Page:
On a final note, the convocation ceremonies were fun. Everyone enjoyed the plate(s) of rice, as we wined and dined. But then, while those who convoked seem happy to leave this institution, I am certain that not all of them were happy with the outcome of their stay in these walls. Some would have wished for a better academic grade, some would have wished for more time to develop themselves in other areas, some would have wished to start something before convocation, among others. But it is too late to do that as an undergraduate, except in the case of another degree or in the outside world. But for you (those that are still in the system), your happiness lies in your hands. It is left for you to decide what suits you better. Remember, your convocation will surely come and your reality will stare you boldly in the face.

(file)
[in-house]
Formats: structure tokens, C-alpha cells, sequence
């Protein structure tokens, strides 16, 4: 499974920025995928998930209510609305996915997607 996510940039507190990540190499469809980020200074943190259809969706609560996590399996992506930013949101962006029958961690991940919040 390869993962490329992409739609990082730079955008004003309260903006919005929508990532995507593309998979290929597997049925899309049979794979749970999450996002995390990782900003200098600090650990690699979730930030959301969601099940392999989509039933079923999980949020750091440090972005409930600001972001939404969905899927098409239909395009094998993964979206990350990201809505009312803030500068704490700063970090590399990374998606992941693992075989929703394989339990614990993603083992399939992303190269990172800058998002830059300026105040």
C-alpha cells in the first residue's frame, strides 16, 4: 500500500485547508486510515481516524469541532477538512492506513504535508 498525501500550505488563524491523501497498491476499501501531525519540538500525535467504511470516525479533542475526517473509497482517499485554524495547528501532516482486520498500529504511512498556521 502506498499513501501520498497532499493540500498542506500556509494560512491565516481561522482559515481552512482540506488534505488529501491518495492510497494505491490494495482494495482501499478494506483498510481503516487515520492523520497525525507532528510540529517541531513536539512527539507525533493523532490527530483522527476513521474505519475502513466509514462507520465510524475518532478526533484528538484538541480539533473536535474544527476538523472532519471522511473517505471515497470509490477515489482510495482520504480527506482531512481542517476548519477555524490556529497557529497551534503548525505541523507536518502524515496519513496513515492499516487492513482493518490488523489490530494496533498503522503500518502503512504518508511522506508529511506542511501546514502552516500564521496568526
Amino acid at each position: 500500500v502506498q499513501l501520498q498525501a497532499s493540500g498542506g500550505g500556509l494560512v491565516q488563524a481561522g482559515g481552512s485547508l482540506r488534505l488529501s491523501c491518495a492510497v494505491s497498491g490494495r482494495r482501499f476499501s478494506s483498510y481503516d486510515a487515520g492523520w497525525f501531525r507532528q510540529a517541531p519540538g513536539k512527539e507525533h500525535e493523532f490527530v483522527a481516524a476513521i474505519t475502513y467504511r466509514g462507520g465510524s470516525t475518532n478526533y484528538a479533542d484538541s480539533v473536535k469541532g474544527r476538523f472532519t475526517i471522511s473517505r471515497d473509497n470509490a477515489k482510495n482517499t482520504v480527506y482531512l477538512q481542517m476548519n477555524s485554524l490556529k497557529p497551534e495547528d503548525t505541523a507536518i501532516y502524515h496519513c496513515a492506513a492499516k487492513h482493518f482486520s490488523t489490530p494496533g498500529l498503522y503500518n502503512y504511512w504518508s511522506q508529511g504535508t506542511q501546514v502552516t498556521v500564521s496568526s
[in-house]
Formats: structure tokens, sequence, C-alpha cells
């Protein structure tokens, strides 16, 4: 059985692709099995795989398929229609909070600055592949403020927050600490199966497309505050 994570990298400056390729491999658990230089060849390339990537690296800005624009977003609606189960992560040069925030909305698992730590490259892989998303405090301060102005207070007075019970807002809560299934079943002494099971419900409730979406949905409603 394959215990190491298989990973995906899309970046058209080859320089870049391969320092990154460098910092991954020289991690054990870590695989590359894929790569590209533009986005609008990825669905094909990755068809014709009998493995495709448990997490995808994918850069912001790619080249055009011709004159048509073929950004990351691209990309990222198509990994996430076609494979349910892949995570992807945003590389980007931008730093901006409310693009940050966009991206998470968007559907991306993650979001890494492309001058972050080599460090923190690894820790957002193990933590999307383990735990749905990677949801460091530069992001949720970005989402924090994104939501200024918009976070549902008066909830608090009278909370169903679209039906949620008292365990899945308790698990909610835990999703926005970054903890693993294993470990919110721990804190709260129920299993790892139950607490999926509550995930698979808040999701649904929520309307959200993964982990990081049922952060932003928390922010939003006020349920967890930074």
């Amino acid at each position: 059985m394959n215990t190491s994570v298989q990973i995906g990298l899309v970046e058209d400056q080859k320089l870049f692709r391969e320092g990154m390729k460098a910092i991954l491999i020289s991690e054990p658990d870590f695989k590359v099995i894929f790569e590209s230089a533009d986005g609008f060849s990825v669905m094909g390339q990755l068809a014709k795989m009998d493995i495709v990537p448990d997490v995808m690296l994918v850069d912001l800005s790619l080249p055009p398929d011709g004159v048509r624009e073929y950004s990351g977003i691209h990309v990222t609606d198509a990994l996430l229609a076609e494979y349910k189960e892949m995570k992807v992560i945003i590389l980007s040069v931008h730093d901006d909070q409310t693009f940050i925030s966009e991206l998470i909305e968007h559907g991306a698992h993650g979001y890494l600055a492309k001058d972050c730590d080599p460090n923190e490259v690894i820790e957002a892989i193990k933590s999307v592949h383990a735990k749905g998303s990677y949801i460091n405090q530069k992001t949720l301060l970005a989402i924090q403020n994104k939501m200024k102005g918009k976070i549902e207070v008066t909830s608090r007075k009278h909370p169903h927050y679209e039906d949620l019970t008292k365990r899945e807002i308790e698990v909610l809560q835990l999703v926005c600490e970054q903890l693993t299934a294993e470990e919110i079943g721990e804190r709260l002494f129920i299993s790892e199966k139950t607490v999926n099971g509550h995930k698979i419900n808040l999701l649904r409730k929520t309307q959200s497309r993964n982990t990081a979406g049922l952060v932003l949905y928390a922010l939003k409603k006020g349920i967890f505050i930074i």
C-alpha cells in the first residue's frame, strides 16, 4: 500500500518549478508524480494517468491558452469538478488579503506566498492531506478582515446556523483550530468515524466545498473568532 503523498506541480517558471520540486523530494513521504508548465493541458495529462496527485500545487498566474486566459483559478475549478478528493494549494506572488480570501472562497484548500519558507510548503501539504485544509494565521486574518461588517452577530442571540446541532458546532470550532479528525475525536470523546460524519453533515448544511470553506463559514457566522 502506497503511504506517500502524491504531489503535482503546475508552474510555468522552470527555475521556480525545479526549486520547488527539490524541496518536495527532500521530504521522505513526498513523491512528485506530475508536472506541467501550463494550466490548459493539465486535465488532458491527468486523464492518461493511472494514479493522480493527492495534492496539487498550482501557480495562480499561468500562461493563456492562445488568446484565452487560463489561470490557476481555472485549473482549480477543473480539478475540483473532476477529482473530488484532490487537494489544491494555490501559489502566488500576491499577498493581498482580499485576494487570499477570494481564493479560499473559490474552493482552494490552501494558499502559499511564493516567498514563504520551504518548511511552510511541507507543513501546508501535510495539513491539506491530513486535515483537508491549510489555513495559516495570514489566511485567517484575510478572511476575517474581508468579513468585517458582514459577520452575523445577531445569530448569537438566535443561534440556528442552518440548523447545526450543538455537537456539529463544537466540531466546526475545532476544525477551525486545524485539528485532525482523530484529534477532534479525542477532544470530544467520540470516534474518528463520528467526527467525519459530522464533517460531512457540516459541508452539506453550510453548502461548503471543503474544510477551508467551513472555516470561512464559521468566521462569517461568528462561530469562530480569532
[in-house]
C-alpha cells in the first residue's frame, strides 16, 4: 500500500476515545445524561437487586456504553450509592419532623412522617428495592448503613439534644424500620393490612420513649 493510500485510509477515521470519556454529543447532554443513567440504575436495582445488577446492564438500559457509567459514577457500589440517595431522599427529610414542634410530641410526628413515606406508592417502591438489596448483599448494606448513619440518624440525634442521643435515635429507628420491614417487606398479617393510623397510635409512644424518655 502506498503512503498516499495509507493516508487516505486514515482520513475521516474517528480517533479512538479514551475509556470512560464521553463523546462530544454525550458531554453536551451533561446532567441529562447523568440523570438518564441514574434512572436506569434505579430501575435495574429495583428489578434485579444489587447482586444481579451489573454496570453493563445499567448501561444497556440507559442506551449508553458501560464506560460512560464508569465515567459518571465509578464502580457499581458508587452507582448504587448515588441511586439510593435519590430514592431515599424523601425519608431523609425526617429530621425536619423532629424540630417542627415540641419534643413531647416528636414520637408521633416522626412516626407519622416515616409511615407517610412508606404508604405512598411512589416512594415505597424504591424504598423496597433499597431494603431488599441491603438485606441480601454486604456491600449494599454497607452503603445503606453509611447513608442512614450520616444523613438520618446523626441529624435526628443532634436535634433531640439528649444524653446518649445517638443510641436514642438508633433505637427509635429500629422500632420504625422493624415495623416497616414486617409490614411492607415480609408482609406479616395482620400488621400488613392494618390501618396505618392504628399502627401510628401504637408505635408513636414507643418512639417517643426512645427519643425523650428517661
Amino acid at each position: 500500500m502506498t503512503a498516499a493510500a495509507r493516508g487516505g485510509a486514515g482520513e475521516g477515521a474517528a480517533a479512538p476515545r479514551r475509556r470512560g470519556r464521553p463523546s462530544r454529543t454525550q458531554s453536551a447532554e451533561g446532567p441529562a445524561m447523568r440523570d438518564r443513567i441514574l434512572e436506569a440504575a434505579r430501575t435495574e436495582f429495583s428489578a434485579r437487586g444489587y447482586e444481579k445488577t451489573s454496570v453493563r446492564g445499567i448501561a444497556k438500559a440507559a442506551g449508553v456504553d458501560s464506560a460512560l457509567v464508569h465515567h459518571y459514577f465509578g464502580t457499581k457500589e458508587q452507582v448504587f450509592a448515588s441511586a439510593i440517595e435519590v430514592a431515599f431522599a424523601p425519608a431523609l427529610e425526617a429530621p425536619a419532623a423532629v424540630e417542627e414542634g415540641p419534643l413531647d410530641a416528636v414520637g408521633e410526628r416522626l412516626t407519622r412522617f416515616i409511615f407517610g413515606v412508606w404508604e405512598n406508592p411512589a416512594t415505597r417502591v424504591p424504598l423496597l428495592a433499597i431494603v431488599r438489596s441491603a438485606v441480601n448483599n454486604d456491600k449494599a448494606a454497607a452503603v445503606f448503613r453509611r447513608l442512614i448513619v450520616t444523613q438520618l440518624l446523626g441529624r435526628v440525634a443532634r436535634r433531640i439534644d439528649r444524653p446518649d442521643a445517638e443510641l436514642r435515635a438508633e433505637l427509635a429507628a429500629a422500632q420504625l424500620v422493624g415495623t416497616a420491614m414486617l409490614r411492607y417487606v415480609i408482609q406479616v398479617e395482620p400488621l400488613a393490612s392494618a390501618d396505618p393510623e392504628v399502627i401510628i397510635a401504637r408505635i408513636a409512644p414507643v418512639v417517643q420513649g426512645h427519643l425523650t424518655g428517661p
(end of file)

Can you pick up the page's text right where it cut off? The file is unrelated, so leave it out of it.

Till next week… Stay Focused, Stay Conscious